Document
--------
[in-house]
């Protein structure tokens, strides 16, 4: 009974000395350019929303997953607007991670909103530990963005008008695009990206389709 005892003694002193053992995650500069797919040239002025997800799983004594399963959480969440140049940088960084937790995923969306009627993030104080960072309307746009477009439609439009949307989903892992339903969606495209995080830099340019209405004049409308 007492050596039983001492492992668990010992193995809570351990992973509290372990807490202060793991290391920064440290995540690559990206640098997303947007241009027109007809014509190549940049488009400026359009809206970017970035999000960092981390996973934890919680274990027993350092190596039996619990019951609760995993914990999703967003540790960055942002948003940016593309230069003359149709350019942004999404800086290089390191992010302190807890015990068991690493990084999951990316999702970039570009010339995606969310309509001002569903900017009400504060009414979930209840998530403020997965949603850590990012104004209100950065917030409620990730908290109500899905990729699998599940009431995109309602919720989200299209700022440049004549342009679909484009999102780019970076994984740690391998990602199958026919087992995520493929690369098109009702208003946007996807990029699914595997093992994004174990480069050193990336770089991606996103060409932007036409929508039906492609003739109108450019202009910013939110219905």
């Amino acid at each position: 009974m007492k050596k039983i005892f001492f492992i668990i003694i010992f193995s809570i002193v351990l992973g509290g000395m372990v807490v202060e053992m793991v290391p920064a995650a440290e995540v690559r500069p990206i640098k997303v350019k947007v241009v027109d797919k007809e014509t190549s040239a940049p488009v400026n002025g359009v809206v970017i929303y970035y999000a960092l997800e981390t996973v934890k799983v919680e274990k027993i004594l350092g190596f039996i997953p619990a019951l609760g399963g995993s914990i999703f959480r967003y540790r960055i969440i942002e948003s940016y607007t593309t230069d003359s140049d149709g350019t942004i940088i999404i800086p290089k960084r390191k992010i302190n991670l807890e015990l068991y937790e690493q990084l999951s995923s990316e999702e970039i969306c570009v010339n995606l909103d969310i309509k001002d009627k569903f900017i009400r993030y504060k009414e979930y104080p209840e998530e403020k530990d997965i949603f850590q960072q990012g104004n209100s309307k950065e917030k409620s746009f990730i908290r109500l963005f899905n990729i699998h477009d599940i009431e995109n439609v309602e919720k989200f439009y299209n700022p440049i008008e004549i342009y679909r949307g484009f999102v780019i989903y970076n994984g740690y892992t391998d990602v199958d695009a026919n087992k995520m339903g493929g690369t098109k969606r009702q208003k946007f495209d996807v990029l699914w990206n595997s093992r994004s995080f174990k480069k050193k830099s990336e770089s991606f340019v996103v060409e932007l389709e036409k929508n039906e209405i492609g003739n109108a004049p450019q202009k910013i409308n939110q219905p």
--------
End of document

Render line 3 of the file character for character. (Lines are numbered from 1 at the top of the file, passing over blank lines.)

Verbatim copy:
């Amino acid at each position: 009974m007492k050596k039983i005892f001492f492992i668990i003694i010992f193995s809570i002193v351990l992973g509290g000395m372990v807490v202060e053992m793991v290391p920064a995650a440290e995540v690559r500069p990206i640098k997303v350019k947007v241009v027109d797919k007809e014509t190549s040239a940049p488009v400026n002025g359009v809206v970017i929303y970035y999000a960092l997800e981390t996973v934890k799983v919680e274990k027993i004594l350092g190596f039996i997953p619990a019951l609760g399963g995993s914990i999703f959480r967003y540790r960055i969440i942002e948003s940016y607007t593309t230069d003359s140049d149709g350019t942004i940088i999404i800086p290089k960084r390191k992010i302190n991670l807890e015990l068991y937790e690493q990084l999951s995923s990316e999702e970039i969306c570009v010339n995606l909103d969310i309509k001002d009627k569903f900017i009400r993030y504060k009414e979930y104080p209840e998530e403020k530990d997965i949603f850590q960072q990012g104004n209100s309307k950065e917030k409620s746009f990730i908290r109500l963005f899905n990729i699998h477009d599940i009431e995109n439609v309602e919720k989200f439009y299209n700022p440049i008008e004549i342009y679909r949307g484009f999102v780019i989903y970076n994984g740690y892992t391998d990602v199958d695009a026919n087992k995520m339903g493929g690369t098109k969606r009702q208003k946007f495209d996807v990029l699914w990206n595997s093992r994004s995080f174990k480069k050193k830099s990336e770089s991606f340019v996103v060409e932007l389709e036409k929508n039906e209405i492609g003739n109108a004049p450019q202009k910013i409308n939110q219905p």